Any weep holes should be plugged using wire mesh. Foundation or attic vents should be equipped with tight-fitting screens to keep insects out. At the same time, you should make an effort to seal up the inside of your house as well. As long as it’s done in the summer, sealing up the outside of your home is going to be the best way to keep stink bugs out of your house.
Similar to our roundup on how to get rid of boxelder bugs, with stink bugs you really need to focus on any gap in your house — around windows, foundations, doors, etc. Basically, if you could see outdoor daylight from the inside, a bug could easily get through that gap.
If it’s past summer, instead of sealing up the outside of your home, focus on sealing up the inside to keep the stink bugs out.
The reason, of course, is that there is a good chance you already have stink bugs inside your walls. If you seal up the outside now, they will have no choice but to come into your house. Sealing up the inside is about all you can do to exclude this pest now. Seal up cracks around windows and door frames, ceiling fixtures, and in walls above false ceilings. Focus your interior exclusion efforts in areas where high activity is noted.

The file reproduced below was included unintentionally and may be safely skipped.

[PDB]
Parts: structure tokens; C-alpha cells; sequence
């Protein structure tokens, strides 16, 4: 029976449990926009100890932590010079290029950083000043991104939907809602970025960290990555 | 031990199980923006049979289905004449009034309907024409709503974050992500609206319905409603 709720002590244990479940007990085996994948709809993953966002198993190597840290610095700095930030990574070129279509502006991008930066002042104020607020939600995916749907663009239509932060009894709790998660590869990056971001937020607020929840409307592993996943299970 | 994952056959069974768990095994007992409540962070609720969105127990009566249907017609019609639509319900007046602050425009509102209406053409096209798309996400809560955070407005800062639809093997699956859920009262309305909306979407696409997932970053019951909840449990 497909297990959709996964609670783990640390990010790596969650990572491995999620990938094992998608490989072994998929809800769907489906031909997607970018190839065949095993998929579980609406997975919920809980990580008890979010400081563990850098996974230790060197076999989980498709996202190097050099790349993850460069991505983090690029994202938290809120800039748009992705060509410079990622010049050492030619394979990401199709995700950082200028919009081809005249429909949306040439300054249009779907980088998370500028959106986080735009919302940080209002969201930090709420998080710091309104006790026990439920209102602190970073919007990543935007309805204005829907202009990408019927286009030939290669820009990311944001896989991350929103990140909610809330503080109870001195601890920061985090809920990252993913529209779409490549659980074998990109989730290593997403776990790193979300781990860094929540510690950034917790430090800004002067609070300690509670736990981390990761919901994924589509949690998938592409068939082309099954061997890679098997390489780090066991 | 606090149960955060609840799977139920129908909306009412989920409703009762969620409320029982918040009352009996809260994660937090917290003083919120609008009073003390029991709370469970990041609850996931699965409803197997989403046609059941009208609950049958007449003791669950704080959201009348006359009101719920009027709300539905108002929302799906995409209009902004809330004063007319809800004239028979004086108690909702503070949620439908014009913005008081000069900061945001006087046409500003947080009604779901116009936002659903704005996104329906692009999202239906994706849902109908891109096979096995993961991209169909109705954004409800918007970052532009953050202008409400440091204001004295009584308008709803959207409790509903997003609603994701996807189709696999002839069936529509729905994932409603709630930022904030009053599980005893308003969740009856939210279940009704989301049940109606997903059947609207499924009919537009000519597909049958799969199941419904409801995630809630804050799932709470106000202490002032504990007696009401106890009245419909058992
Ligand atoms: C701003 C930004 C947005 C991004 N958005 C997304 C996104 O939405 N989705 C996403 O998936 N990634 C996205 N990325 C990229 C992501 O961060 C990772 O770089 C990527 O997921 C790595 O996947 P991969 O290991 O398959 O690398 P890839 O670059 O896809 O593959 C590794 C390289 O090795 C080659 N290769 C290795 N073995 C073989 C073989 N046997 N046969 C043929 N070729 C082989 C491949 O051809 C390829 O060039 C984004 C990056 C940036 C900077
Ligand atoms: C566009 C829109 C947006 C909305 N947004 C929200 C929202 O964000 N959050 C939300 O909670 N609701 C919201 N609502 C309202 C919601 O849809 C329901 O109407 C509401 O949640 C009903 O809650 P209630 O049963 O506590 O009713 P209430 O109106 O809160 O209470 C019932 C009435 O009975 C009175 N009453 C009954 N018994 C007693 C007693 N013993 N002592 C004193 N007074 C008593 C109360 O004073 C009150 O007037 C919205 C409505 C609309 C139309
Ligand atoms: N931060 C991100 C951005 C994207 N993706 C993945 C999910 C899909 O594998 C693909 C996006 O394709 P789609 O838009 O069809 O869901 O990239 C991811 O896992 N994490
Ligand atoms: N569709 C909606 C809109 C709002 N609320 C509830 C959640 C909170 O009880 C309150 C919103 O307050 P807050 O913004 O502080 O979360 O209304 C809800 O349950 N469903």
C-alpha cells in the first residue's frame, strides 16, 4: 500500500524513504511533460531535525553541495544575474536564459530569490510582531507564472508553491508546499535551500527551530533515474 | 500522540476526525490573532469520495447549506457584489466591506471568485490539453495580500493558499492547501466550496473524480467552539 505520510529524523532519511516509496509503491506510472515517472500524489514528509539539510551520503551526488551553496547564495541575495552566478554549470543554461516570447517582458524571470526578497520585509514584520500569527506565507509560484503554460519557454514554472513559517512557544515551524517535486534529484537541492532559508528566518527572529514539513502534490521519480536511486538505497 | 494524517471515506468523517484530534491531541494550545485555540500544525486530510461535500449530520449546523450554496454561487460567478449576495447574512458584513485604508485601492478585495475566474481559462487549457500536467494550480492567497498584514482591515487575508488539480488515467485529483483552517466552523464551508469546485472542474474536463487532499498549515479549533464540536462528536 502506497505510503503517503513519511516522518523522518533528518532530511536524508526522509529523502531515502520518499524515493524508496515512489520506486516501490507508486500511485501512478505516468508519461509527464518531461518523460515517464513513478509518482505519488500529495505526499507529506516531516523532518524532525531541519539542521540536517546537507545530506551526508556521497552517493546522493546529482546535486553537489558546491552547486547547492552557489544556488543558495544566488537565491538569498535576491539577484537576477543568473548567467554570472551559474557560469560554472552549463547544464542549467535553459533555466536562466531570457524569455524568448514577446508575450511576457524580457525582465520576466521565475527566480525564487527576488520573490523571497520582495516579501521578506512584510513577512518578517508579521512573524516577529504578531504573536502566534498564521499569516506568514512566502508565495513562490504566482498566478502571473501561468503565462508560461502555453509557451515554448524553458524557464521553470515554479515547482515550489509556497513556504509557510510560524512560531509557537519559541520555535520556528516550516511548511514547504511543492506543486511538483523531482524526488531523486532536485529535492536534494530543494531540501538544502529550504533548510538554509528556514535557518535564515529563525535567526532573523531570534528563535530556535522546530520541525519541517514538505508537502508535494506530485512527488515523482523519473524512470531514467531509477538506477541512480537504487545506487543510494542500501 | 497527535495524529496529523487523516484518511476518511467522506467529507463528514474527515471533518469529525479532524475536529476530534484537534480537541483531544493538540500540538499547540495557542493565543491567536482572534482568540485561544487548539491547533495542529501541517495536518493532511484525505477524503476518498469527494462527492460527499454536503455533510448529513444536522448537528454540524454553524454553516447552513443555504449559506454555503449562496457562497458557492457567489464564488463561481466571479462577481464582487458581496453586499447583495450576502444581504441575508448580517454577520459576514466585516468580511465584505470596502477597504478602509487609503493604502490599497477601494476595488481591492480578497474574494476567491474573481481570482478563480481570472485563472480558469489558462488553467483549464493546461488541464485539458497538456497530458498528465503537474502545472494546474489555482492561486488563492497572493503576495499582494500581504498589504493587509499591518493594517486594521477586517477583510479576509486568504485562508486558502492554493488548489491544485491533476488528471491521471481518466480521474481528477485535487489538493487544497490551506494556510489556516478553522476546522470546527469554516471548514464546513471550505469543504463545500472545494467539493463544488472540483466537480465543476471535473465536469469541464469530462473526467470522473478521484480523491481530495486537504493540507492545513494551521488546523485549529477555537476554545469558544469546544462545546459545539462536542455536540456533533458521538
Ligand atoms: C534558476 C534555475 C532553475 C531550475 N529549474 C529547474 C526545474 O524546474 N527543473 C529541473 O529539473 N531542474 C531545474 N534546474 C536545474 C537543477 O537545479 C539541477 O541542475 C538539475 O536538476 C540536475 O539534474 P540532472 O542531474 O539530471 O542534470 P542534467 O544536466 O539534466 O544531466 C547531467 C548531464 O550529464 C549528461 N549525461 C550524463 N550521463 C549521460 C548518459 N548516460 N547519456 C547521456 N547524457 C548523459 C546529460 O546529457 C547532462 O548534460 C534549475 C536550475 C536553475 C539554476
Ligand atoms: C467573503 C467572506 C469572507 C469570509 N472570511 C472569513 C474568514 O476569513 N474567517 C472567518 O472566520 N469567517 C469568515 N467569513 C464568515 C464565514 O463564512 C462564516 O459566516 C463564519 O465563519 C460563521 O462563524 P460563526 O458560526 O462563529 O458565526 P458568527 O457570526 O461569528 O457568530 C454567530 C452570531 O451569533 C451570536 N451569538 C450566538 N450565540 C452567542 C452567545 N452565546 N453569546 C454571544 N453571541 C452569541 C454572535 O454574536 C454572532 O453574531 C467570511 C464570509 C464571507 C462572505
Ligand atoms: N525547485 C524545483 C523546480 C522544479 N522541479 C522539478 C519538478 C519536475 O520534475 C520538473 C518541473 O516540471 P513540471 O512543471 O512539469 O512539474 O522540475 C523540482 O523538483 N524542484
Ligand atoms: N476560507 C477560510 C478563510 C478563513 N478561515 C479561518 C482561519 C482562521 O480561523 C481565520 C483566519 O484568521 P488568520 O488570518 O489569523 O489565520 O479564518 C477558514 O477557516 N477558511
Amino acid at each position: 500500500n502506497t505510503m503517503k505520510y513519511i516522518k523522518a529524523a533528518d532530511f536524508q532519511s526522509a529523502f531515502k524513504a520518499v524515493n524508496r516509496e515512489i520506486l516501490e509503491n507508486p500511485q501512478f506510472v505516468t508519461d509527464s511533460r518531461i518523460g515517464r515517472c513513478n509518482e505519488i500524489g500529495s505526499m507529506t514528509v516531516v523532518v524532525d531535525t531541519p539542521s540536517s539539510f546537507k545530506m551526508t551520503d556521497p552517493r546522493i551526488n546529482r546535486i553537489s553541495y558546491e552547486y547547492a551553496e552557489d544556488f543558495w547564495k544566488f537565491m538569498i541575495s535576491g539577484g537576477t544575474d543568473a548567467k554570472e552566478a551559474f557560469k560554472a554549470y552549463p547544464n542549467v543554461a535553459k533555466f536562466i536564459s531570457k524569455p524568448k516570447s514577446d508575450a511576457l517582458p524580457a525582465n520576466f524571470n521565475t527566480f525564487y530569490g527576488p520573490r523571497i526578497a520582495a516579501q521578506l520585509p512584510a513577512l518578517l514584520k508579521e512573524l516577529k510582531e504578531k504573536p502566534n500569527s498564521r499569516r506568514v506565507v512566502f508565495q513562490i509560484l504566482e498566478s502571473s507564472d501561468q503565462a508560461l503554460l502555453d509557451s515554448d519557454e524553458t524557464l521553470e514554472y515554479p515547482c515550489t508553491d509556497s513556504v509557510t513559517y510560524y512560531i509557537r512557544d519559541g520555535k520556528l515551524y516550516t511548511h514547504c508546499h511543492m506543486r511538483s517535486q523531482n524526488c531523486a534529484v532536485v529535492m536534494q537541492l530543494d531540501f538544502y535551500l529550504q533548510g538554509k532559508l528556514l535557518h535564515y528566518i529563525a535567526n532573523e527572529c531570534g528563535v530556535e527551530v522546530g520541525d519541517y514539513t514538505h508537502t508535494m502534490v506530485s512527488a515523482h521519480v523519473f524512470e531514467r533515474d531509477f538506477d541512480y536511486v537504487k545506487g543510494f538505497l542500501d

Just like ladybugs, the stink bugs also have a preference for west and south exterior walls because of the warmth they provide on a sunny day. Not coincidentally, the ways to get rid of stink bugs are quite similar to how to get rid of ladybugs.
Large concentrations of stink bugs in basements and attics should be removed with a vacuum cleaner,
like a shop vac or something you can clean. The stink bugs will make it stinky, so you may not want to use your household vacuum cleaner. Also, make sure to dump the contents of your vacuum immediately into a bag that can be tied shut. And get rid of it immediately.